Tuesday, January 10, 2012

CBO Brief on Raising Social Security/Medicare

The Congressional Budget Office has released a new report on the impact of increasing the Social Security and Medicare retirement ages:

Raising the ages at which people can collect Medicare and Social Security would reduce federal spending and increase federal revenues by inducing some people to work longer. However, raising the eligibility ages for those programs also would reduce people's lifetime Social Security benefits and cause many of the people who would otherwise have enrolled in Medicare to face higher premiums for health insurance, higher out-of-pocket costs for health care, or both. This issue brief reviews how ages of eligibility affect beneficiaries under current law and how delaying eligibility would affect beneficiaries, the federal budget, and the economy.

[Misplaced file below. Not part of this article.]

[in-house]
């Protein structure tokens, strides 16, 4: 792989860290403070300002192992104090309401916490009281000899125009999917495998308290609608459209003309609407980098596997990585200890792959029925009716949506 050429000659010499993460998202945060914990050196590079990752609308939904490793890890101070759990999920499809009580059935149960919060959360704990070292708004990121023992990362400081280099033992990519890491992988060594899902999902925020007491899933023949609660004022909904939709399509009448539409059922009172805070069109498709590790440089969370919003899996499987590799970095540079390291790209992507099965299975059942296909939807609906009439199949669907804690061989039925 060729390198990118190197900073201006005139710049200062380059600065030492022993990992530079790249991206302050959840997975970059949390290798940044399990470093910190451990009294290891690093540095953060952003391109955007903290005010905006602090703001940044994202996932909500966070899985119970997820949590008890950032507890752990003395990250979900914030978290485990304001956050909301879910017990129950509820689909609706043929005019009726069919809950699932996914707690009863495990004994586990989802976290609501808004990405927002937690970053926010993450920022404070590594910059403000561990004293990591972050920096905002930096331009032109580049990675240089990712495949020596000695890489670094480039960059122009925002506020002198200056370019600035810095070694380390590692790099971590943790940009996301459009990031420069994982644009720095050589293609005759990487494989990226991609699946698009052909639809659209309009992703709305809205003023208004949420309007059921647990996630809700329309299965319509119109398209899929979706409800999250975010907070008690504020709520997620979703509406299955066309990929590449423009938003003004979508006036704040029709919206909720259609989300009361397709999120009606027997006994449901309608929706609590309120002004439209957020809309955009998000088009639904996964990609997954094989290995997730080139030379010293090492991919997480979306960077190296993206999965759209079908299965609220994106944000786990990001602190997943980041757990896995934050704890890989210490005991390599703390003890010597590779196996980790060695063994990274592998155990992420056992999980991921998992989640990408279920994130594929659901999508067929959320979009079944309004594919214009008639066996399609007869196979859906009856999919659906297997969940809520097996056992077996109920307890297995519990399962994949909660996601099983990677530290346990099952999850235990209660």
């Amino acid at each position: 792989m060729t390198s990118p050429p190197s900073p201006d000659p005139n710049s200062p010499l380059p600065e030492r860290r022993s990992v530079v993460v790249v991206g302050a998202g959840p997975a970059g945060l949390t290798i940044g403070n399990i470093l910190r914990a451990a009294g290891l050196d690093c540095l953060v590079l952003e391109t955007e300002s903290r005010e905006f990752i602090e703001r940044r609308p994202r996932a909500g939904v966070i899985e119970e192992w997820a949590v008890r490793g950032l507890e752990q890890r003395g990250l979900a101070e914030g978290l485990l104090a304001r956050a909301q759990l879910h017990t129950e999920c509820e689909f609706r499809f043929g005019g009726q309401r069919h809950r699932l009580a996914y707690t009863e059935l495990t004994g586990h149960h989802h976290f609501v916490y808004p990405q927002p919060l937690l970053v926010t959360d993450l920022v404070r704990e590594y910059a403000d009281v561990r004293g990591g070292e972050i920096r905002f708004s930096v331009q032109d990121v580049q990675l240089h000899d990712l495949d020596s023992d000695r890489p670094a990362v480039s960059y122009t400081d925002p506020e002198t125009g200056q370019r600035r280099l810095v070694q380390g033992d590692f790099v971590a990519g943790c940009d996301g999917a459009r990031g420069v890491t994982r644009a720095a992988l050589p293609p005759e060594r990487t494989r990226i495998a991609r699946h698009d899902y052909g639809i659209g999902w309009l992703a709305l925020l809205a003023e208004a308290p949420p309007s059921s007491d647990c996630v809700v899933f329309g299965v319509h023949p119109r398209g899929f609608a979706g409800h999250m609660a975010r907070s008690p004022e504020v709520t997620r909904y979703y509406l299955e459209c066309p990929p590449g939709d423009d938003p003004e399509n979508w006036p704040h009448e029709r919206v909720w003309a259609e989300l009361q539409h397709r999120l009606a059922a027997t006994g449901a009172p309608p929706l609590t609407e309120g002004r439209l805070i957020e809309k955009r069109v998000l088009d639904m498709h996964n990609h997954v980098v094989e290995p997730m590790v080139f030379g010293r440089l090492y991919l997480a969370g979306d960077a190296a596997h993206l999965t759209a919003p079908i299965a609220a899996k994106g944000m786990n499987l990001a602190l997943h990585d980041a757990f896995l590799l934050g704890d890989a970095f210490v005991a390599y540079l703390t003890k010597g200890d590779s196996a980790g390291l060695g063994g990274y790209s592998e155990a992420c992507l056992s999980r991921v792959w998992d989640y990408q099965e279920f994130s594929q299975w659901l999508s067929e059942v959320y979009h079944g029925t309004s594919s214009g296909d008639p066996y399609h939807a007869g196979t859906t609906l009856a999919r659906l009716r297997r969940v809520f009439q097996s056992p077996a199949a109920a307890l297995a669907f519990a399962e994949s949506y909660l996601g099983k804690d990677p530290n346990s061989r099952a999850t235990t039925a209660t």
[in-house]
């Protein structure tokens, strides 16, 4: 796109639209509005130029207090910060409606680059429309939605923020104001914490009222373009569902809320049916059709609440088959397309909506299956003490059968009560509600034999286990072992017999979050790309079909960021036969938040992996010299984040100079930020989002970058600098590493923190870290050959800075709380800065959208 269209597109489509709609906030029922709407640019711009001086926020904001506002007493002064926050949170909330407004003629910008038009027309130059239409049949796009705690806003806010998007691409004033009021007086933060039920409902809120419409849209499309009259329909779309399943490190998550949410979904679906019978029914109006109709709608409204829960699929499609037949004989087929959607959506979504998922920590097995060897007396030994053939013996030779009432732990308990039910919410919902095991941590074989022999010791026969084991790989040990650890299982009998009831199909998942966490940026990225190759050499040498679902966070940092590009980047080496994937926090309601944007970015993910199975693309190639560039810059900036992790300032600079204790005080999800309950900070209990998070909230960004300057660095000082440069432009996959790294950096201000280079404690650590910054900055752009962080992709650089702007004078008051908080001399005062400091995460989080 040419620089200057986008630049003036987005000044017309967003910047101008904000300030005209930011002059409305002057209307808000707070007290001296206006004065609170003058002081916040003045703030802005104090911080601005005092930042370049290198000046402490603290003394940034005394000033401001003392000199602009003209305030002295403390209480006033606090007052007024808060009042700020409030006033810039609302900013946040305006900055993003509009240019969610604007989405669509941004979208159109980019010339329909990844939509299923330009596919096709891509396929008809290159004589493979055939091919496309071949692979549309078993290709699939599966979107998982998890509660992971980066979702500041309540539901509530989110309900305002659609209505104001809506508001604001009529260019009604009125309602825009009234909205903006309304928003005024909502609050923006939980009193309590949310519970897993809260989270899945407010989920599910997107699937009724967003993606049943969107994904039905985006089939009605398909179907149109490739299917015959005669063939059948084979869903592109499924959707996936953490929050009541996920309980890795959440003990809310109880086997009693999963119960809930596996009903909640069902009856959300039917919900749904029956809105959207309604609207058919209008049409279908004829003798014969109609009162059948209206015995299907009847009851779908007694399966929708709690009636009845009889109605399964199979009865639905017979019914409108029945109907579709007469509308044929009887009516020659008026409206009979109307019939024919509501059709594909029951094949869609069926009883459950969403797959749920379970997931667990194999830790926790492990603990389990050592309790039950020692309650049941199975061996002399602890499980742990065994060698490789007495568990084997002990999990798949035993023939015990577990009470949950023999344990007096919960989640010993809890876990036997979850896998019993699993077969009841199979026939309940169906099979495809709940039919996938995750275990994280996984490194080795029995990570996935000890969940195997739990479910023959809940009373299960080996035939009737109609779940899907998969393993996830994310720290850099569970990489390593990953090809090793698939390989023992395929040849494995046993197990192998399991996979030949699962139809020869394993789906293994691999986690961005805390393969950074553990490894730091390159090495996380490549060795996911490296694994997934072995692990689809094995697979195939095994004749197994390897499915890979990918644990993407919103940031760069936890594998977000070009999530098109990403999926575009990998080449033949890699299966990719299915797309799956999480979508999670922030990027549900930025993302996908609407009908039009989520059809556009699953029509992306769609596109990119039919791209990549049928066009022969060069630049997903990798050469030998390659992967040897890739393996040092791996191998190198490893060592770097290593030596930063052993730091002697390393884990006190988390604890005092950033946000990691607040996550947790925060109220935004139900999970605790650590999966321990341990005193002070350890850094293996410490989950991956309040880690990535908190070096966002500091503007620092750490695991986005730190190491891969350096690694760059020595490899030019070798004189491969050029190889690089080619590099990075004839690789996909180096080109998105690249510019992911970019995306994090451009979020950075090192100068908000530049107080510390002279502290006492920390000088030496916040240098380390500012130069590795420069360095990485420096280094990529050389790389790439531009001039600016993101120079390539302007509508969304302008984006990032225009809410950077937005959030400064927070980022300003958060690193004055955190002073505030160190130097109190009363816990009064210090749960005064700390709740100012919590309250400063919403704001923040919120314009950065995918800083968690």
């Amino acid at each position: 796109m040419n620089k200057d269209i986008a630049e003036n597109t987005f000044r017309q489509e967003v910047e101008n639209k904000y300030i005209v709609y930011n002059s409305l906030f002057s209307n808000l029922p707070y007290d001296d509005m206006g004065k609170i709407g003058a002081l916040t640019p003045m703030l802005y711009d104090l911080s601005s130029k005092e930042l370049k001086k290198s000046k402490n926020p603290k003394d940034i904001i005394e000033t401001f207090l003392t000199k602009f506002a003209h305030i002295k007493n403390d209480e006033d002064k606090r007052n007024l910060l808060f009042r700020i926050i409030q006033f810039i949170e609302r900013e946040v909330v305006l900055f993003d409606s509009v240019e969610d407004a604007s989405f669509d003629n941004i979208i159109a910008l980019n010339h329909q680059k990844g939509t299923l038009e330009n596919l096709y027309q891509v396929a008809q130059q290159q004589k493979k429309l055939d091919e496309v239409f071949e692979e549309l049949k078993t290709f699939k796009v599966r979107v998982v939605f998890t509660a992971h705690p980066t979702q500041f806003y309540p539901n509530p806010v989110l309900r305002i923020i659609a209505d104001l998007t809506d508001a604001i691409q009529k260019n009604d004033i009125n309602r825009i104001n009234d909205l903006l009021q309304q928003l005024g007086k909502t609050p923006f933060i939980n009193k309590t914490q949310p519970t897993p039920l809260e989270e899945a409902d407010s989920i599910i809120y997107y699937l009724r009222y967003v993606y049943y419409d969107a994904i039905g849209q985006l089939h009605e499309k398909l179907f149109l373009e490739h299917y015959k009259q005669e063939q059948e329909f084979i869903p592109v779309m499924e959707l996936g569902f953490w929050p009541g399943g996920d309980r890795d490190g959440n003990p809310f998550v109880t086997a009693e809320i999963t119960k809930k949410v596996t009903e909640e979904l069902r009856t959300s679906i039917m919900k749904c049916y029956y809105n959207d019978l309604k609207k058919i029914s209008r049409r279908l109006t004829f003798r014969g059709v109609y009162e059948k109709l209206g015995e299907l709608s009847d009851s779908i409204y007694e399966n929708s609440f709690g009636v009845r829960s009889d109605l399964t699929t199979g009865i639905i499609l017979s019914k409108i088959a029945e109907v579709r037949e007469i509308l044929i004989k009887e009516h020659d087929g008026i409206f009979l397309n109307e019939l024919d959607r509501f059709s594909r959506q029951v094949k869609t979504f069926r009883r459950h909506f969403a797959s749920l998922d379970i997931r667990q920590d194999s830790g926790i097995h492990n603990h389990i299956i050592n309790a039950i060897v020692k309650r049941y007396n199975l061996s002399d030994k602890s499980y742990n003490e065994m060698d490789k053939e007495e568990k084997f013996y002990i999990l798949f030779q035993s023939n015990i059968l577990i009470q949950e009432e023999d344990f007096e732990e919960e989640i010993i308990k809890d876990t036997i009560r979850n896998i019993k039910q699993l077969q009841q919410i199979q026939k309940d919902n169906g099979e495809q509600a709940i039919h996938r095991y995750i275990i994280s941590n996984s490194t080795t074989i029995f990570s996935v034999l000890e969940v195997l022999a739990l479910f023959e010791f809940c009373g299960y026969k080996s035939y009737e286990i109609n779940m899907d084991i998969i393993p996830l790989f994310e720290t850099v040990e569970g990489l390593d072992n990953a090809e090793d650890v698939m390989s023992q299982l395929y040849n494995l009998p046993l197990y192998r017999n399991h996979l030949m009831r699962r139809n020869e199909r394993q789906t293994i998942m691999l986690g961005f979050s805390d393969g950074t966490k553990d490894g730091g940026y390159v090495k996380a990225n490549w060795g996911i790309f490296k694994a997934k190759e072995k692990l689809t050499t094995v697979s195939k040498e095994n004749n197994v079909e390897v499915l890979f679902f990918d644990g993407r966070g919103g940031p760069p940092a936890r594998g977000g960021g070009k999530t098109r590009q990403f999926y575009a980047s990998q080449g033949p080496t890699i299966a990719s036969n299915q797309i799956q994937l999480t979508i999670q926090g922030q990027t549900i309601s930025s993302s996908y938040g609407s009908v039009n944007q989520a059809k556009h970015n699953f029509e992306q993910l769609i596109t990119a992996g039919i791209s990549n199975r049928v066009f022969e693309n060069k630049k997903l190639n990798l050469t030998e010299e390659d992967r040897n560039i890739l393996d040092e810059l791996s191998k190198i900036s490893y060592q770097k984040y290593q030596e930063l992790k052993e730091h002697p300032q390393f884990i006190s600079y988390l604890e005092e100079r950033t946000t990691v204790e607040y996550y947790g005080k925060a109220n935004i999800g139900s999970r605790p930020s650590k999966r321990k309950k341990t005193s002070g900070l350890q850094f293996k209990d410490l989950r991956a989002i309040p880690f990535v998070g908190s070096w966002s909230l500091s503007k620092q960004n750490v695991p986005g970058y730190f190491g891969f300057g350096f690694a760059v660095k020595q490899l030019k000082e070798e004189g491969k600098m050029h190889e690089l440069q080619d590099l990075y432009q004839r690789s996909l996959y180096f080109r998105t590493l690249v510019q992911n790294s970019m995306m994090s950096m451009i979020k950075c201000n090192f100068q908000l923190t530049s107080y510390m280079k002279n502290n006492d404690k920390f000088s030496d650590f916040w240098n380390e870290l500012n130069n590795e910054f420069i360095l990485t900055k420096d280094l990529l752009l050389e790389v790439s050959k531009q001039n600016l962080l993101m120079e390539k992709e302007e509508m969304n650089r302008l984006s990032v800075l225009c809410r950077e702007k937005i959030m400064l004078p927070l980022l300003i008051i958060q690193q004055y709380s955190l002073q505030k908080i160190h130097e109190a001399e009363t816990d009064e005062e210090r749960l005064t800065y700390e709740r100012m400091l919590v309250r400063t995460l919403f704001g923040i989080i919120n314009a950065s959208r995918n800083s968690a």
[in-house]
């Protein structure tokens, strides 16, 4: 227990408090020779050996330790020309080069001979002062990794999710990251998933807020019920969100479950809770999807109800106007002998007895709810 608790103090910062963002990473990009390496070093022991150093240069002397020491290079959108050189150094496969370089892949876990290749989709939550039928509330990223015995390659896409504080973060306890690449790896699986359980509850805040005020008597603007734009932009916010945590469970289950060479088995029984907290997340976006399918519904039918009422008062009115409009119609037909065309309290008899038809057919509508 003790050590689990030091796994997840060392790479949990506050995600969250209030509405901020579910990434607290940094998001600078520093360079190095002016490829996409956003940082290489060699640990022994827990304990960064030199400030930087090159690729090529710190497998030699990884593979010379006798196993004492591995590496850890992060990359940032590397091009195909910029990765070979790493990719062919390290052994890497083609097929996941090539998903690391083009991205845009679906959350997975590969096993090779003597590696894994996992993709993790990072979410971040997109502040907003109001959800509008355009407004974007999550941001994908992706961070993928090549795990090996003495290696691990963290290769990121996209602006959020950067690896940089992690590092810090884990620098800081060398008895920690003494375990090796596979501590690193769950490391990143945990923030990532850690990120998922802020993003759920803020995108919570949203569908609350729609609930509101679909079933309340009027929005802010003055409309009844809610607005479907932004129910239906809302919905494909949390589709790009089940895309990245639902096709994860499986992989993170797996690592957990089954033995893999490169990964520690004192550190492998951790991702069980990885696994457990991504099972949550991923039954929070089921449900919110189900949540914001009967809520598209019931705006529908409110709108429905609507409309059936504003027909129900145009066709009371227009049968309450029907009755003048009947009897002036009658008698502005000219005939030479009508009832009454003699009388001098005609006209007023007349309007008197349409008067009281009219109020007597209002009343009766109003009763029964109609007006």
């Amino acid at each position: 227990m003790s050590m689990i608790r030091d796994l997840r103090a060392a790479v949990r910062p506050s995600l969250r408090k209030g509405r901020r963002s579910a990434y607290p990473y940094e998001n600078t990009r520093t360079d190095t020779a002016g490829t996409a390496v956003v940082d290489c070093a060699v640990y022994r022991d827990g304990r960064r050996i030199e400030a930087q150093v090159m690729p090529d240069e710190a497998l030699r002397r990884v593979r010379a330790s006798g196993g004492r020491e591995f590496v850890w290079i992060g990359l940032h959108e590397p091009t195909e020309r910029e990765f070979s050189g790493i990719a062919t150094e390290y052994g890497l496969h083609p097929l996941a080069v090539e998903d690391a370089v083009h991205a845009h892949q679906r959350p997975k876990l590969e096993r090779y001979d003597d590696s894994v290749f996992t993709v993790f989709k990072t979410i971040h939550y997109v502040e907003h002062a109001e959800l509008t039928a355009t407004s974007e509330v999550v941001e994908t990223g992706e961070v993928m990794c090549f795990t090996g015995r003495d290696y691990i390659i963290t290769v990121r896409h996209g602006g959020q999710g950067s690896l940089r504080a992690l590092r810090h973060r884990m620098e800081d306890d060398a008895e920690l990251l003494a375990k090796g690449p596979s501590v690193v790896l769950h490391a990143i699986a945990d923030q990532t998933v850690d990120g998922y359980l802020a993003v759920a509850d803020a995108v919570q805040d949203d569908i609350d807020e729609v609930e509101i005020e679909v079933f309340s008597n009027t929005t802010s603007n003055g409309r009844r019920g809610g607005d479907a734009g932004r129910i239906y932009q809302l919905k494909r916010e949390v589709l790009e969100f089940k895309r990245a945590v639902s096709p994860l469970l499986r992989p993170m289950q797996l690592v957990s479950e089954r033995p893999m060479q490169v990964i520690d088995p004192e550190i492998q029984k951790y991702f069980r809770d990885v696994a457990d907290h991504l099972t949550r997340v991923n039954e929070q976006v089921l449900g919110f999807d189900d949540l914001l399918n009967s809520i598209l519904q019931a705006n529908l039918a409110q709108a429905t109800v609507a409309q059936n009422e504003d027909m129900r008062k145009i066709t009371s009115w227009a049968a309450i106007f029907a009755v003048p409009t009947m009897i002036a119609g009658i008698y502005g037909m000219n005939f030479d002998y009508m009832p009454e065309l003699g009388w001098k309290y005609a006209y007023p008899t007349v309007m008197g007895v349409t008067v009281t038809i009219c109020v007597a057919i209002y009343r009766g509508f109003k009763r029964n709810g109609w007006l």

It’s an interesting piece in that it not only looks at the impact for beneficiaries and the program’s finances, but also considers how longer work lives encouraged by higher retirement ages could affect the budget – through higher taxes paid – and the economy as a whole.

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